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The huge Republican tax cut plans, in 4 charts

The Republican presidential campaign has wound down to just three candidates who seem to have a shot at the nomination: Donald Trump, Marco Rubio, and Ted Cruz.

Each of these candidates has proposed a huge tax cut plan. Trump's would cost $11.2 trillion including interest on the debt it'd create; Rubio's would cost $8.2 trillion, and Cruz's would cost $10.2 trillion, according to the nonpartisan Tax Policy Center. Rubio would increase the federal debt (currently about 73 percent of GDP) by more than 28 percent of GDP over the course of a decade, and Trump and Cruz would increase it even more.

Here are a few charts that explain just how big — and how regressive — these proposed cuts are.

1) Donald Trump's tax cut is more than three times as big as George W. Bush's famously generous tax cuts

The cost of GOP contenders' plans is truly massive. In fact, if you compare their proposals with the proposed and enacted versions of George W. Bush's tax cuts, they are all at least twice as big relative to the size of the economy 1

I calculated two numbers for Bush: a prospective one and an actual one. The prospective one used the Joint Committee on Taxation's 2000 estimate for Bush's campaign proposal, which put the cost at $1.3205 trillion by FY2010. I then divided that by the projected FY2010 GDP from a contemporaneous CBO report . The actual one used the Congressional Research Service's aggregation of JCT scores of actual legislation to get the cuts' full cost through FY2011, as well as the actual GDP for that year, courtesy of OMB/BEA. You can see my calculations here.

How tax cuts compare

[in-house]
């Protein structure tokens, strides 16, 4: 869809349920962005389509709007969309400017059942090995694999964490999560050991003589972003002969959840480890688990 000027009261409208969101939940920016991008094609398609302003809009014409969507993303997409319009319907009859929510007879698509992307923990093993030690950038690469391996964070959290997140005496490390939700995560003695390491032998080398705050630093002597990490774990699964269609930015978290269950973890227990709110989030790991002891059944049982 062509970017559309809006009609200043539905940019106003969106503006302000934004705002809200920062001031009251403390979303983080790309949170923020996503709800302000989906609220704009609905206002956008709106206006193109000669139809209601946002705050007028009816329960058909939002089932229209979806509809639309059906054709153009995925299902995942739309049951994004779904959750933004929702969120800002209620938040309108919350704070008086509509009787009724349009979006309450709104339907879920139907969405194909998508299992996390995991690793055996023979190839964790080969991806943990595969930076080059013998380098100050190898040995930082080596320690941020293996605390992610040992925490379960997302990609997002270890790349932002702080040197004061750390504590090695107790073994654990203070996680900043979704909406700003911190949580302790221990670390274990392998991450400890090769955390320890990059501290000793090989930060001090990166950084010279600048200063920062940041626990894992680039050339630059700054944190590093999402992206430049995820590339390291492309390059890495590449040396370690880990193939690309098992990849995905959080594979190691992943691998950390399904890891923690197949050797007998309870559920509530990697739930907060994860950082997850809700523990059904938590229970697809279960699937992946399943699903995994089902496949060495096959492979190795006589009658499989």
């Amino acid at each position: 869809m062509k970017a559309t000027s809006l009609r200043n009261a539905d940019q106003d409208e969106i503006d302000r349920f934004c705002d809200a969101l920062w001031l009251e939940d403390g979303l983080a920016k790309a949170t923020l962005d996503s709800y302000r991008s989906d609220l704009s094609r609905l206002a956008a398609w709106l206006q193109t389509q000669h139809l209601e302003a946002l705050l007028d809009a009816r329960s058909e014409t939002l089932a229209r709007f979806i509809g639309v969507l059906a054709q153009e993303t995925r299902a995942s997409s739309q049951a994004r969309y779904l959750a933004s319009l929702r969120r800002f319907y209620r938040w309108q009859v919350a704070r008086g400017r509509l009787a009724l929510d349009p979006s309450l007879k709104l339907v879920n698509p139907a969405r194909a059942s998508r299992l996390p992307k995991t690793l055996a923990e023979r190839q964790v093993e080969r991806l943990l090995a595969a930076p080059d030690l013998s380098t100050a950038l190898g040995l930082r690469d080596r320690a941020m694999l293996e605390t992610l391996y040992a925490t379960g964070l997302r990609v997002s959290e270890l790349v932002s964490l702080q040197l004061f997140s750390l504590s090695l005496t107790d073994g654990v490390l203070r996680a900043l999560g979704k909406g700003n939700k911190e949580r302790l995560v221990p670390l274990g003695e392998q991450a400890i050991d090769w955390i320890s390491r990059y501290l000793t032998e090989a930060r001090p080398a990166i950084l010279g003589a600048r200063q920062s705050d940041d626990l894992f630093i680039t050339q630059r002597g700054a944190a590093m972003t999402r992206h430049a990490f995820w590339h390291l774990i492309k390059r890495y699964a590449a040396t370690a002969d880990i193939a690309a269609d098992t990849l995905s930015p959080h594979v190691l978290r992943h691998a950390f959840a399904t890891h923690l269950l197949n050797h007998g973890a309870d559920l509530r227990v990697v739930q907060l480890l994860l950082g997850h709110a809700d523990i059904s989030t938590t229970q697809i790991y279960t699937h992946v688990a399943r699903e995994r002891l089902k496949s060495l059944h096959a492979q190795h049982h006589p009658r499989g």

Javier Zarracina/Vox

2) The vast majority of that money will go to the richest 20 percent

Each of the plans focuses primarily on reducing the tax burden of the very richest Americans. Two-thirds of Trump's cuts — and even more of Cruz and Rubio's — would go to the richest fifth of American taxpayers, those individuals and couples making at least $142,601 in cash income a year:

The overwhelming majority of cuts go to the rich. Vox / Javier Zarracina

And an astounding share goes to the richest 0.1 percent, those making at least $3.77 million a year. Trump's cut makes sure $1.6 trillion goes to people that rich — people like him.

By contrast a tiny, tiny fraction of the cuts goes to poorest fifth of taxpayers, making $23,099 or less. They would get only $66.5 billion over 10 years from the cut — a mere $128 per person.

That's right. Trump is proposing a tax plan that gives the richest 0.1 percent 24 times more than the poorest 20 percent, despite there being 200 times as many people in the latter group.

3) The dollar amounts the rich would get are simply staggering

Trump isn't offering the biggest cut for the rich, though. Ted Cruz wins that particular competition with an enormous average cut of $2 million for everyone in the top 0.1 percent:

Javier Zarracina/Vox

Javier Zarracina/Vox

Trump and Rubio still offer huge gains for the richest of the rich, though: $1.3 million and $930,000, respectively.

But Cruz stands apart, not just because he gives the average member of the top 0.1 percent a cut that's more than 43,000 times larger than the one he gives the bottom 20 percent, but because he'd actually leave some of the poorest Americans worse off.

While taxpayers making $10,000 or less a year — an even poorer group than the bottom 20 percent — do better under Rubio's plan and a tiny bit better under Trump's, Cruz would raise their taxes by $67 on average by enacting a 19 percent sales tax, which more than outweighs his other cuts.

4) The rich do best even when you look at straight percentages

Some people prefer to look at the percentage change in incomes caused by tax cuts, rather than the actual dollar amount that each group would get. This approach is somewhat more forgiving to plans that allocate the overwhelming majority of their cost to helping rich people. But the GOP contenders have proposed tax cuts that are disproportionately helpful to the rich even in percentage terms:

Javier Zarracina/Vox

Javier Zarracina/Vox